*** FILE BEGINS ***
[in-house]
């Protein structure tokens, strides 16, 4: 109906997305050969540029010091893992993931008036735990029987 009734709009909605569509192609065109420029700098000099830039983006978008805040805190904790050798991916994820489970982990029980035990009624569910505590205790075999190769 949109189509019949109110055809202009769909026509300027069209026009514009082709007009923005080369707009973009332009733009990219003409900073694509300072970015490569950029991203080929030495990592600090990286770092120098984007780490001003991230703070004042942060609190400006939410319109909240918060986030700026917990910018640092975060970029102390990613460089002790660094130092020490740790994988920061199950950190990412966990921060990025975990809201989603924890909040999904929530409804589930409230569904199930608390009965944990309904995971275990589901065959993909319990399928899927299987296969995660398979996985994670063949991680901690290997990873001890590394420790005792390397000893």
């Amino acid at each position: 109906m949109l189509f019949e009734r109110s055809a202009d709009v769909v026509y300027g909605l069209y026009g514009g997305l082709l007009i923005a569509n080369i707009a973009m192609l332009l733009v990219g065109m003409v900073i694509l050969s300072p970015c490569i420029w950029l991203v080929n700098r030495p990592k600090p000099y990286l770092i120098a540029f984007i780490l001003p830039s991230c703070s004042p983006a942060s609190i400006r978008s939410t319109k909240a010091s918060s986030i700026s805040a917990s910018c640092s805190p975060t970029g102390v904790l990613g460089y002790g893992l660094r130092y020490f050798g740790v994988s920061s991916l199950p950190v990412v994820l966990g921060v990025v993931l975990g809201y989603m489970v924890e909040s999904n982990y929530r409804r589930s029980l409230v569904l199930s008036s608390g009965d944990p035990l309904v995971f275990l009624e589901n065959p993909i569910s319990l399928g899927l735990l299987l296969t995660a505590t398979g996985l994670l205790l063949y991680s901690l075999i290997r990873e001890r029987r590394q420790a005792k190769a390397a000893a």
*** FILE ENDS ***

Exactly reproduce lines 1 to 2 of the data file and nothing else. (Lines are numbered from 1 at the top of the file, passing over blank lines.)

[in-house]
């Protein structure tokens, strides 16, 4: 109906997305050969540029010091893992993931008036735990029987 009734709009909605569509192609065109420029700098000099830039983006978008805040805190904790050798991916994820489970982990029980035990009624569910505590205790075999190769 949109189509019949109110055809202009769909026509300027069209026009514009082709007009923005080369707009973009332009733009990219003409900073694509300072970015490569950029991203080929030495990592600090990286770092120098984007780490001003991230703070004042942060609190400006939410319109909240918060986030700026917990910018640092975060970029102390990613460089002790660094130092020490740790994988920061199950950190990412966990921060990025975990809201989603924890909040999904929530409804589930409230569904199930608390009965944990309904995971275990589901065959993909319990399928899927299987296969995660398979996985994670063949991680901690290997990873001890590394420790005792390397000893």